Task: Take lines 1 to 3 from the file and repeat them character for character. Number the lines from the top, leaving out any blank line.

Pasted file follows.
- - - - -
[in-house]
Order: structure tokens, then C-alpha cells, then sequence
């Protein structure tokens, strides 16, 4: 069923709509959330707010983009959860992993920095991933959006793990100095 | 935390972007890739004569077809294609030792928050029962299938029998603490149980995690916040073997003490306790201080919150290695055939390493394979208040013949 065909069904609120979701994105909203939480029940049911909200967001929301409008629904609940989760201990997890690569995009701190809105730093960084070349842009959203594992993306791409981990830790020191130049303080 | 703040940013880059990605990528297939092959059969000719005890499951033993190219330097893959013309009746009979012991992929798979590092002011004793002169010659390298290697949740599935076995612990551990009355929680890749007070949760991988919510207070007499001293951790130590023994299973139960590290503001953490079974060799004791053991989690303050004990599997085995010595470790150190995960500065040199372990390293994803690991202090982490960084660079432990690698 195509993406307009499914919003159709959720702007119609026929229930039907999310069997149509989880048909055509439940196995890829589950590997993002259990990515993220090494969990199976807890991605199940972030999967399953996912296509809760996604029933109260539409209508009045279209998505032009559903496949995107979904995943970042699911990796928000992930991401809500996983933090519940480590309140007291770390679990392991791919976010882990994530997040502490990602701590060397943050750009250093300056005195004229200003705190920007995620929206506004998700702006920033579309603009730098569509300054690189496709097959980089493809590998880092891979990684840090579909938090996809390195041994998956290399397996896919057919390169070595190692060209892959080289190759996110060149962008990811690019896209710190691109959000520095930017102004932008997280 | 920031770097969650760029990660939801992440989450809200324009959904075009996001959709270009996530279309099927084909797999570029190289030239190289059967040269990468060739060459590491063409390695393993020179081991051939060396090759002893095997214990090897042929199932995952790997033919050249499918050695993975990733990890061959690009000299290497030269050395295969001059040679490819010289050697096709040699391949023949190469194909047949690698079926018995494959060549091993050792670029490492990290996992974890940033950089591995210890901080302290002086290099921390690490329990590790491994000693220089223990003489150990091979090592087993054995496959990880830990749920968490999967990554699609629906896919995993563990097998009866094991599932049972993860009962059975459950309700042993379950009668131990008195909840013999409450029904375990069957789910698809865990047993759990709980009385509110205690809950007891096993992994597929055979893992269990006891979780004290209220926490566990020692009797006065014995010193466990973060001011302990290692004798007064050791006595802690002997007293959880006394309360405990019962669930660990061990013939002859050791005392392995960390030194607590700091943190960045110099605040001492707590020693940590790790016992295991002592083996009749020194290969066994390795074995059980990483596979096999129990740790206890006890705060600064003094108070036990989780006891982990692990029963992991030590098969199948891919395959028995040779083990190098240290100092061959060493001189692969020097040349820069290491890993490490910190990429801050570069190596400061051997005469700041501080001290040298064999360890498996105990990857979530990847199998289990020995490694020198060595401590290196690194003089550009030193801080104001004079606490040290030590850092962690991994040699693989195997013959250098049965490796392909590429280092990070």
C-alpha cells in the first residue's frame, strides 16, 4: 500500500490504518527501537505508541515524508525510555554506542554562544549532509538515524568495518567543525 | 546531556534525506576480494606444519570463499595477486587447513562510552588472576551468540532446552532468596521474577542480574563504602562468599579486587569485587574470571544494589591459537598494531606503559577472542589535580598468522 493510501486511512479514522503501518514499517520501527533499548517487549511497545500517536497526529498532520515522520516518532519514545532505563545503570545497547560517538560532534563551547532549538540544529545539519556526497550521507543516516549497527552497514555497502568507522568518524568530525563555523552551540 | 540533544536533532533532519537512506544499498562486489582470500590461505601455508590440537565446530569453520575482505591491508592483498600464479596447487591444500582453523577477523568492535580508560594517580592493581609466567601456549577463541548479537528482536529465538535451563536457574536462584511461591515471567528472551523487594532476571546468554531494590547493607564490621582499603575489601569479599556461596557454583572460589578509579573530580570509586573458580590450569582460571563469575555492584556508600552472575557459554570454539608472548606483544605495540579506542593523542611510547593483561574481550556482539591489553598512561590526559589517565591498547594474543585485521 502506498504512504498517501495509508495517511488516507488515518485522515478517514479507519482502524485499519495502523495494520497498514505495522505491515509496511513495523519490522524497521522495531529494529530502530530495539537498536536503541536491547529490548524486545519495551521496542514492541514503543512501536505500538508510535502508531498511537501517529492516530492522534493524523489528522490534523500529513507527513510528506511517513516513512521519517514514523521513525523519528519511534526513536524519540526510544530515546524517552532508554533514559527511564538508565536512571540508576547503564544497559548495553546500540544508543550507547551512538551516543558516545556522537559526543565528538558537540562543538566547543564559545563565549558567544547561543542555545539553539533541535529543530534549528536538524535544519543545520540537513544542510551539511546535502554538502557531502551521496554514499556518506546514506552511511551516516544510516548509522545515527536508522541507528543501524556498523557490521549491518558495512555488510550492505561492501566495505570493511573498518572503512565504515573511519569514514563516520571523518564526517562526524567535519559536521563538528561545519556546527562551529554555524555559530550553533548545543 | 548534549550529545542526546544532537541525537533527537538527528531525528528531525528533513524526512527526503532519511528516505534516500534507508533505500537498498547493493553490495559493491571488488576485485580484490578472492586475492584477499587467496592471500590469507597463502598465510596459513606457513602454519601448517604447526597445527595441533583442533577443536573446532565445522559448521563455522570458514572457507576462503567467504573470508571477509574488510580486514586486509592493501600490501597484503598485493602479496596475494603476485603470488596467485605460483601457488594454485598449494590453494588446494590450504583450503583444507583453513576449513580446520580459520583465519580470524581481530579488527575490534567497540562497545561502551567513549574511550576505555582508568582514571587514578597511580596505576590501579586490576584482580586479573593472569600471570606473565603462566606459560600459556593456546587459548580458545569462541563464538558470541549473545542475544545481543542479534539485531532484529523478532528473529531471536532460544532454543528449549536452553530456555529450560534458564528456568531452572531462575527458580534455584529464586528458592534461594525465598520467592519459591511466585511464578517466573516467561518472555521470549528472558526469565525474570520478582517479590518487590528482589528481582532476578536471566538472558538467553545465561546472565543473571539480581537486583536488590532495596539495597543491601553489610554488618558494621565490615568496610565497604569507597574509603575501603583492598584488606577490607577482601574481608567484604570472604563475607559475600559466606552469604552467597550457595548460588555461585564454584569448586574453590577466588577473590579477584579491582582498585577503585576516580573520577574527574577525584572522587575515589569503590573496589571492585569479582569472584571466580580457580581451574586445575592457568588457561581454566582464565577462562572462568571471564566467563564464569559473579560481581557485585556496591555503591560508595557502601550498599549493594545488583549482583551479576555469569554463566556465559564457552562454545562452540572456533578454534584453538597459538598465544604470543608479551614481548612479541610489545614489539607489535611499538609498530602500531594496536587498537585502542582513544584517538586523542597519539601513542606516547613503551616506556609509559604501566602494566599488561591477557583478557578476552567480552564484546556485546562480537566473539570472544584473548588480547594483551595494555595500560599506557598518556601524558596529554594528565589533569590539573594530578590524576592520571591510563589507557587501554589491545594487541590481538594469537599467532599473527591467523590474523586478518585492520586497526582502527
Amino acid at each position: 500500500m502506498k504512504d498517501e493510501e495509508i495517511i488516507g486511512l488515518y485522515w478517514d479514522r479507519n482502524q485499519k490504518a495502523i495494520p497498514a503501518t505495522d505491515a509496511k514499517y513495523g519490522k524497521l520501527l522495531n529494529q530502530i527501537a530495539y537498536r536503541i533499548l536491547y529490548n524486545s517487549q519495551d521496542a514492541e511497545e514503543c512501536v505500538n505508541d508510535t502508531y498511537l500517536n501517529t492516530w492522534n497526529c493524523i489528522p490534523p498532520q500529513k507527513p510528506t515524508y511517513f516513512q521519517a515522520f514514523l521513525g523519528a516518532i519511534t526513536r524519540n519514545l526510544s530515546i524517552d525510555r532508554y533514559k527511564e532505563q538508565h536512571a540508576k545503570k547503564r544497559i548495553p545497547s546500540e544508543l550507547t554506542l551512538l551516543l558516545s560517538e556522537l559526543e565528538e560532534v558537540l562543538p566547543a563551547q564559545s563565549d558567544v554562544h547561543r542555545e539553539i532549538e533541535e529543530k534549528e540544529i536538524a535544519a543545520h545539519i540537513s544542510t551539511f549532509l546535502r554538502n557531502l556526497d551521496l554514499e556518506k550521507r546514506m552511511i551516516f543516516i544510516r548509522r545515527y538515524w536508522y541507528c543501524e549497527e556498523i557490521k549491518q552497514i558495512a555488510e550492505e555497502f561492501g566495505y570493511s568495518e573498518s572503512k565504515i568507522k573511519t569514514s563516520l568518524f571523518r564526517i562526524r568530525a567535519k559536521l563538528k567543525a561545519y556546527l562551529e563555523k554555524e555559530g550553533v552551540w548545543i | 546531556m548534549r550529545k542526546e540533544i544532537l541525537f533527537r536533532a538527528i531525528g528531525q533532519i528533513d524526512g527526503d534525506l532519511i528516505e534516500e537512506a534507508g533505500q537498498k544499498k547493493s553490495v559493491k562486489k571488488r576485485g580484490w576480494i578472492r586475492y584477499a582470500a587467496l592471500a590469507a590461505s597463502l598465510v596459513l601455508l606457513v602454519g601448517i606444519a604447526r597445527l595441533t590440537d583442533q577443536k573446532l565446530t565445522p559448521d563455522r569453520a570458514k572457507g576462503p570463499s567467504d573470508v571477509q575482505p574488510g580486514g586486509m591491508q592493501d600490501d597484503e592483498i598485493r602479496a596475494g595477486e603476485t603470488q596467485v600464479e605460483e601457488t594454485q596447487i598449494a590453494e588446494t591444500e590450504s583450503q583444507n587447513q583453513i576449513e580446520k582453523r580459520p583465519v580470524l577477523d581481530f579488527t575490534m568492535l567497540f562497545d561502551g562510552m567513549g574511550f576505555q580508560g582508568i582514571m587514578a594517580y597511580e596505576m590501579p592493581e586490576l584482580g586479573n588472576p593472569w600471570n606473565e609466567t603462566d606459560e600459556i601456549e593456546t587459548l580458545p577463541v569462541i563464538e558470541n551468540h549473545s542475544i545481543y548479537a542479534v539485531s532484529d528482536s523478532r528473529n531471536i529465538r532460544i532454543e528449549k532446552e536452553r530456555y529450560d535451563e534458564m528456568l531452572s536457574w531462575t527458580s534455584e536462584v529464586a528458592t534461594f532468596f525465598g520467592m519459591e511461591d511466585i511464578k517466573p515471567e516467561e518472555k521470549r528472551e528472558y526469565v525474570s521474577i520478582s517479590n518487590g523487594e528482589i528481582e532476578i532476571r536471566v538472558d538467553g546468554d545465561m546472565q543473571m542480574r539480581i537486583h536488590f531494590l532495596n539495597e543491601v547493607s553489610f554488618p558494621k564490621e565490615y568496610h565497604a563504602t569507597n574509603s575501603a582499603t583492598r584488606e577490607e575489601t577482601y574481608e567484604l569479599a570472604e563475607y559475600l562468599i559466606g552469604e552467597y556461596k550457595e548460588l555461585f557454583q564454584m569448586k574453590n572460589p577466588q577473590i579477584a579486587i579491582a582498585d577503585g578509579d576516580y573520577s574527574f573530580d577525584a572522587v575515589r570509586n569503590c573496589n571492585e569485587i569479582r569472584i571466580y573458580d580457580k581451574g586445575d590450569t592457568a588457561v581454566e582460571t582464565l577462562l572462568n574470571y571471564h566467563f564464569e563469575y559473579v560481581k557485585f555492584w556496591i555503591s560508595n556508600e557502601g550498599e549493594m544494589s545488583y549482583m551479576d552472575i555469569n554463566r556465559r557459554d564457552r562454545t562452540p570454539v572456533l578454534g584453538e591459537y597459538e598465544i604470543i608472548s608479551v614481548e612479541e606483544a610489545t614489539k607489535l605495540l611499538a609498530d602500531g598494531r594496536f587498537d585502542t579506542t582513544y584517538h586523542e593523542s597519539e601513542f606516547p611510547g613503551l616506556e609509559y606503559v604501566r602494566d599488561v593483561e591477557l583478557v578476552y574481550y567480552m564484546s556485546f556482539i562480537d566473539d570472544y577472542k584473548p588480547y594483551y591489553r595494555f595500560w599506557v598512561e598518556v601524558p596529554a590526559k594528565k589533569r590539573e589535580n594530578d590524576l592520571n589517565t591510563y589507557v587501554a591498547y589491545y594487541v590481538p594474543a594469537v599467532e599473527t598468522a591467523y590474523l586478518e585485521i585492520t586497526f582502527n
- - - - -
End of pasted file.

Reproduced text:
[in-house]
Order: structure tokens, then C-alpha cells, then sequence
């Protein structure tokens, strides 16, 4: 069923709509959330707010983009959860992993920095991933959006793990100095 | 935390972007890739004569077809294609030792928050029962299938029998603490149980995690916040073997003490306790201080919150290695055939390493394979208040013949 065909069904609120979701994105909203939480029940049911909200967001929301409008629904609940989760201990997890690569995009701190809105730093960084070349842009959203594992993306791409981990830790020191130049303080 | 703040940013880059990605990528297939092959059969000719005890499951033993190219330097893959013309009746009979012991992929798979590092002011004793002169010659390298290697949740599935076995612990551990009355929680890749007070949760991988919510207070007499001293951790130590023994299973139960590290503001953490079974060799004791053991989690303050004990599997085995010595470790150190995960500065040199372990390293994803690991202090982490960084660079432990690698 195509993406307009499914919003159709959720702007119609026929229930039907999310069997149509989880048909055509439940196995890829589950590997993002259990990515993220090494969990199976807890991605199940972030999967399953996912296509809760996604029933109260539409209508009045279209998505032009559903496949995107979904995943970042699911990796928000992930991401809500996983933090519940480590309140007291770390679990392991791919976010882990994530997040502490990602701590060397943050750009250093300056005195004229200003705190920007995620929206506004998700702006920033579309603009730098569509300054690189496709097959980089493809590998880092891979990684840090579909938090996809390195041994998956290399397996896919057919390169070595190692060209892959080289190759996110060149962008990811690019896209710190691109959000520095930017102004932008997280 | 920031770097969650760029990660939801992440989450809200324009959904075009996001959709270009996530279309099927084909797999570029190289030239190289059967040269990468060739060459590491063409390695393993020179081991051939060396090759002893095997214990090897042929199932995952790997033919050249499918050695993975990733990890061959690009000299290497030269050395295969001059040679490819010289050697096709040699391949023949190469194909047949690698079926018995494959060549091993050792670029490492990290996992974890940033950089591995210890901080302290002086290099921390690490329990590790491994000693220089223990003489150990091979090592087993054995496959990880830990749920968490999967990554699609629906896919995993563990097998009866094991599932049972993860009962059975459950309700042993379950009668131990008195909840013999409450029904375990069957789910698809865990047993759990709980009385509110205690809950007891096993992994597929055979893992269990006891979780004290209220926490566990020692009797006065014995010193466990973060001011302990290692004798007064050791006595802690002997007293959880006394309360405990019962669930660990061990013939002859050791005392392995960390030194607590700091943190960045110099605040001492707590020693940590790790016992295991002592083996009749020194290969066994390795074995059980990483596979096999129990740790206890006890705060600064003094108070036990989780006891982990692990029963992991030590098969199948891919395959028995040779083990190098240290100092061959060493001189692969020097040349820069290491890993490490910190990429801050570069190596400061051997005469700041501080001290040298064999360890498996105990990857979530990847199998289990020995490694020198060595401590290196690194003089550009030193801080104001004079606490040290030590850092962690991994040699693989195997013959250098049965490796392909590429280092990070």